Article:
MSc theses on modelling wildlife-vehicle accidents

Published: 01 October 2020

Wildlife-vehicle collisions comprise a growing problem to both traffic safety, wildlife and reindeer management as well as animal conservation at large. A key to develop effective mitigation and reduce accidents is a better understanding of the temporal-spatial pattern in accidents and their causal relationships. This project focuses on the analysis and modeling of collision statistics.

Application deadline: 2020-12-31

Vehicle collisions with ungulates (WVC) produce a social bill exceeding 5 billion kronor per year in Sweden. Some 70 000 incidents on roads and 4000 on railroads have been registered by the police in 2019 plus several thousand accidents with domestic reindeer. Swedish authorities have focused on fencing roads and railroads or building bridges for wildlife in order to physically separate wildlife and traffic.

However, these mitigations are static and local and are unlikely sufficient at large scale. Other, complementary options need to be explored that e.g., address drivers and animal behaviour alike. Studies have shown that there are specific periods and locations where WVC are especially frequent, but also that some of these ‘hotspots’ do shift over time while others recur. On the other hand, the odds for the individual driver, i.e. WVC numbers related to traffic, show a completely different pattern. In addition, many WVC are seemingly random, suggesting that other, large-scale factors can be influential as well.

This project looks deeper into the temporal-spatial pattern of WVC and explores the role of environmental factors in causing hotspots. The aim is to better understand what drives WVC and to develop predictive models that help to foresee the likelihood of WVC and – in consequence – translate this into risks that can either inform drivers or guide planners.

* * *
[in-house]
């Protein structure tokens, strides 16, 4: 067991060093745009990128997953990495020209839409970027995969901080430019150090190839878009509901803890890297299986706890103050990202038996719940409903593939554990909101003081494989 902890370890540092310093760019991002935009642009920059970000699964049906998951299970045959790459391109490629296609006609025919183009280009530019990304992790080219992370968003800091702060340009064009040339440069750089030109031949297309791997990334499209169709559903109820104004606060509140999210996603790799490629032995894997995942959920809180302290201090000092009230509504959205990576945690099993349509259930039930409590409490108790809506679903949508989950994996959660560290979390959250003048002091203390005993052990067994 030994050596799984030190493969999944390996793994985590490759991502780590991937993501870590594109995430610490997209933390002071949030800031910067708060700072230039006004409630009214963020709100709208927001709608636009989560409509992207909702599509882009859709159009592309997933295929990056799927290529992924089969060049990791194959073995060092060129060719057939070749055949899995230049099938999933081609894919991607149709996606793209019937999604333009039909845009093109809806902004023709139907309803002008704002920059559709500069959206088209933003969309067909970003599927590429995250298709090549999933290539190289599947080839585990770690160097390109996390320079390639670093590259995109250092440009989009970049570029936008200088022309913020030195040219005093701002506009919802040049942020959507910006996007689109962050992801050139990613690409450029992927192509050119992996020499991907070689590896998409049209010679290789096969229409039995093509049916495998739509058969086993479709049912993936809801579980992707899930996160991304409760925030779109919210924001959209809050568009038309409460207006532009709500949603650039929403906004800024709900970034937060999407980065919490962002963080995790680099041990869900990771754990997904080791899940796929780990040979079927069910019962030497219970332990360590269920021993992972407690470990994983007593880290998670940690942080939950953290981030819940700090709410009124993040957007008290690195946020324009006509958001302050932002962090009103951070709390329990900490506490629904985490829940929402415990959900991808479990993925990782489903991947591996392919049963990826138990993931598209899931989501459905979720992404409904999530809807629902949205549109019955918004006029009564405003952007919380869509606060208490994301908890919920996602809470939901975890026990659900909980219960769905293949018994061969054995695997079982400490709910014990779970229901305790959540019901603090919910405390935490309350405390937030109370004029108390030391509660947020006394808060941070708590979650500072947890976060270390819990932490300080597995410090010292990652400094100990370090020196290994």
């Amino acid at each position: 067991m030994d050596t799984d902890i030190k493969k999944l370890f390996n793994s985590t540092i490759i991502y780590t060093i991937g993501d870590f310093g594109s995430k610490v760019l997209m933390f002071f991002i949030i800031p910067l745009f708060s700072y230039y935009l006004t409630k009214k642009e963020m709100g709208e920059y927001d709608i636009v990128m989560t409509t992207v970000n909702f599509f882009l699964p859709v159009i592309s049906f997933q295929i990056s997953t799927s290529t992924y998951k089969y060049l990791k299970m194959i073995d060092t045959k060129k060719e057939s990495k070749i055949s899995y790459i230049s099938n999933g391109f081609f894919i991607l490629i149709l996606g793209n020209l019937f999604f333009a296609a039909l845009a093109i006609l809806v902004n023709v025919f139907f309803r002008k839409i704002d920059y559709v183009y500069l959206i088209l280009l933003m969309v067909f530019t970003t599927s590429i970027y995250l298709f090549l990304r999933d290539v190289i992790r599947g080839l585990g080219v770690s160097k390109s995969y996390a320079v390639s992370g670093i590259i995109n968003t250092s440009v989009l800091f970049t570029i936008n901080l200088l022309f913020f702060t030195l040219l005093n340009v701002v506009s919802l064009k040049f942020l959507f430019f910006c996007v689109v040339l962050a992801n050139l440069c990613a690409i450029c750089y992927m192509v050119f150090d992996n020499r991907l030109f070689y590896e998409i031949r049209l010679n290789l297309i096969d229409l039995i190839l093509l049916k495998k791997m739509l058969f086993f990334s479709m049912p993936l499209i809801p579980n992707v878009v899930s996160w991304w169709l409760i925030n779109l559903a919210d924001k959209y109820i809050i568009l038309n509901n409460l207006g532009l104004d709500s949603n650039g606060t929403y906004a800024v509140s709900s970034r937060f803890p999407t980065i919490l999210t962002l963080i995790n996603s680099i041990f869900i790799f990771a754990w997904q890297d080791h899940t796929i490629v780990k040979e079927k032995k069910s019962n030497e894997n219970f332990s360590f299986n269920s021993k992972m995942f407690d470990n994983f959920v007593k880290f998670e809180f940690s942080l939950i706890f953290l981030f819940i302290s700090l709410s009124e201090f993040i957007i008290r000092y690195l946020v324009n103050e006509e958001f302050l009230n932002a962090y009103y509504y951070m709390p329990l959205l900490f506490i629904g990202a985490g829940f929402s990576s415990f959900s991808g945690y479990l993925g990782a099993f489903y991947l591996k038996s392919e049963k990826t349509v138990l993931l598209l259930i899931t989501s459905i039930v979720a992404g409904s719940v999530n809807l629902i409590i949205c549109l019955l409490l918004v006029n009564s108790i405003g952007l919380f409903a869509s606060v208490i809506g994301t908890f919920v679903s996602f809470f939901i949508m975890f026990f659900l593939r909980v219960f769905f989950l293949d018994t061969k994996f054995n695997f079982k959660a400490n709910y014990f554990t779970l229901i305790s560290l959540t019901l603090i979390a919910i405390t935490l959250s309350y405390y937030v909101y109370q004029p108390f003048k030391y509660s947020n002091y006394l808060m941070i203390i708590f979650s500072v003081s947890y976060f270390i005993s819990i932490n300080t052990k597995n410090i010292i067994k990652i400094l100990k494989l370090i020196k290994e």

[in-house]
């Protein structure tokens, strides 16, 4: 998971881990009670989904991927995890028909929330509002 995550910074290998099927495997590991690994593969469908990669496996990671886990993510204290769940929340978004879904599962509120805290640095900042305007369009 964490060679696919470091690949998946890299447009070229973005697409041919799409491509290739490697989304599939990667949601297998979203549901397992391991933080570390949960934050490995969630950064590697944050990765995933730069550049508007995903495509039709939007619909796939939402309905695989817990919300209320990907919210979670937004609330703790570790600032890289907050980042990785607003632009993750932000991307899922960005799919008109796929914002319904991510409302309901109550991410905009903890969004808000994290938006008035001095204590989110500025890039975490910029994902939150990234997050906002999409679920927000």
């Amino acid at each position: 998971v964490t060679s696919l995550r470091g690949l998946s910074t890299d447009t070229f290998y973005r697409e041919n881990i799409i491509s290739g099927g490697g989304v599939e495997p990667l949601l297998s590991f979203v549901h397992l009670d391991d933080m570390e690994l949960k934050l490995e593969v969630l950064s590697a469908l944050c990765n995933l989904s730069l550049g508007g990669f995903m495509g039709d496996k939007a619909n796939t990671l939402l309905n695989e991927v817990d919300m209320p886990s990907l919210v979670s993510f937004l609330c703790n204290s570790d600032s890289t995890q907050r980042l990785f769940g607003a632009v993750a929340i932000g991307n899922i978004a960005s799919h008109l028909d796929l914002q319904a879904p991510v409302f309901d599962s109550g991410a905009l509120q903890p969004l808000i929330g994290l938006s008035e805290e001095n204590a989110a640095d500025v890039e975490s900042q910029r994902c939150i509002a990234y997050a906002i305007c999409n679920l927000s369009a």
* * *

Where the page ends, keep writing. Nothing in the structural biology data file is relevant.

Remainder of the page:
The project builds on existing WVC data for 2010-2020 ( and other available remote data on infrastructure, traffic and wildlife. It relates to current strategies and plans by the Transport Administration on reducing the conflict with wildlife and reindeer.

We seek 1-2 highly motivated MSc-thesis candidate(s) to participate in this project during the next year. These projects can be undertaken as either 30 hp or 60 hp projects, given the motivation of the candidate(s). Specific research questions can be developed further together with the candidate(s). Two possible directions are a) modeling spatial-temporal pattern in WVC hotspots, and b) predicting the risk for WVC from a driver’s perspective.

Candidates need to have at least basic skills in GIS and statistical analyses. Knowledge in R and Python (for GIS) is desirable. Most of the work deals with very large databases.

If interested, simply send an e-mail to


Candidates will preferably be based at the Department of Ecology, Grimsö Wildlife Research Station (near Lindesberg) for the duration of the project, but parts can be done remotely as well.

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